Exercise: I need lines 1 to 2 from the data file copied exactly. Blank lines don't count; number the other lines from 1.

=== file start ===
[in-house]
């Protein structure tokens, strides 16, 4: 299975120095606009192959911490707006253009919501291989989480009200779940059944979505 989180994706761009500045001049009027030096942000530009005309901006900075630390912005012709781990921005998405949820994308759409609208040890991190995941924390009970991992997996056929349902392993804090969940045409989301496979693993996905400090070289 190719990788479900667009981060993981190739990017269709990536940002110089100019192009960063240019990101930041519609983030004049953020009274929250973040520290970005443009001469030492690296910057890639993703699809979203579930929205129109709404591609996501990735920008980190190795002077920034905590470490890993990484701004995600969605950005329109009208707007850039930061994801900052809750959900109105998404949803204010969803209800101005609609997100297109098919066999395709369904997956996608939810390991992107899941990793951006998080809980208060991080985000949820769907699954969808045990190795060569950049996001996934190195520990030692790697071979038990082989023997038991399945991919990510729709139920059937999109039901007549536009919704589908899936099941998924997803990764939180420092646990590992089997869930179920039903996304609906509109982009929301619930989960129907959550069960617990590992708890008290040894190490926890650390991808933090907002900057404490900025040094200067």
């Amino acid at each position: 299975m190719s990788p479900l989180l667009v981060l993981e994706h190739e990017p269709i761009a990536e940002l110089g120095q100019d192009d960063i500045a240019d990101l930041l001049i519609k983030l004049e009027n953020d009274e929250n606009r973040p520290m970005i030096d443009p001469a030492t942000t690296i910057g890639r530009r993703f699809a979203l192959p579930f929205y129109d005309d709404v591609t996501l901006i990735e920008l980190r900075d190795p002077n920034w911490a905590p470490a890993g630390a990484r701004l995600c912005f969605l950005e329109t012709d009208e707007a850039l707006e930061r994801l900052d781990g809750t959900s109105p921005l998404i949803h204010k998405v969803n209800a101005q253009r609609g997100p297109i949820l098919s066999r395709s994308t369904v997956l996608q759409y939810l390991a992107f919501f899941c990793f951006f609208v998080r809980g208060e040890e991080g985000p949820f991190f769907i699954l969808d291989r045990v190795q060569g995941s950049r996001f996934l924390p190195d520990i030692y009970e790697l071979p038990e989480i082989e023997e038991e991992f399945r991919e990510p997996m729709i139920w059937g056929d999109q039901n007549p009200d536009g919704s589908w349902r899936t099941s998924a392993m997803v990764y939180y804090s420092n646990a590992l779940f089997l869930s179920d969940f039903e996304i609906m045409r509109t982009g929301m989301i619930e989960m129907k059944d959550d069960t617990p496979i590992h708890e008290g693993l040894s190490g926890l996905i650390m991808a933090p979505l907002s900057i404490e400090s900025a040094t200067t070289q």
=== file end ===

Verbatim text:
[in-house]
């Protein structure tokens, strides 16, 4: 299975120095606009192959911490707006253009919501291989989480009200779940059944979505 989180994706761009500045001049009027030096942000530009005309901006900075630390912005012709781990921005998405949820994308759409609208040890991190995941924390009970991992997996056929349902392993804090969940045409989301496979693993996905400090070289 190719990788479900667009981060993981190739990017269709990536940002110089100019192009960063240019990101930041519609983030004049953020009274929250973040520290970005443009001469030492690296910057890639993703699809979203579930929205129109709404591609996501990735920008980190190795002077920034905590470490890993990484701004995600969605950005329109009208707007850039930061994801900052809750959900109105998404949803204010969803209800101005609609997100297109098919066999395709369904997956996608939810390991992107899941990793951006998080809980208060991080985000949820769907699954969808045990190795060569950049996001996934190195520990030692790697071979038990082989023997038991399945991919990510729709139920059937999109039901007549536009919704589908899936099941998924997803990764939180420092646990590992089997869930179920039903996304609906509109982009929301619930989960129907959550069960617990590992708890008290040894190490926890650390991808933090907002900057404490900025040094200067």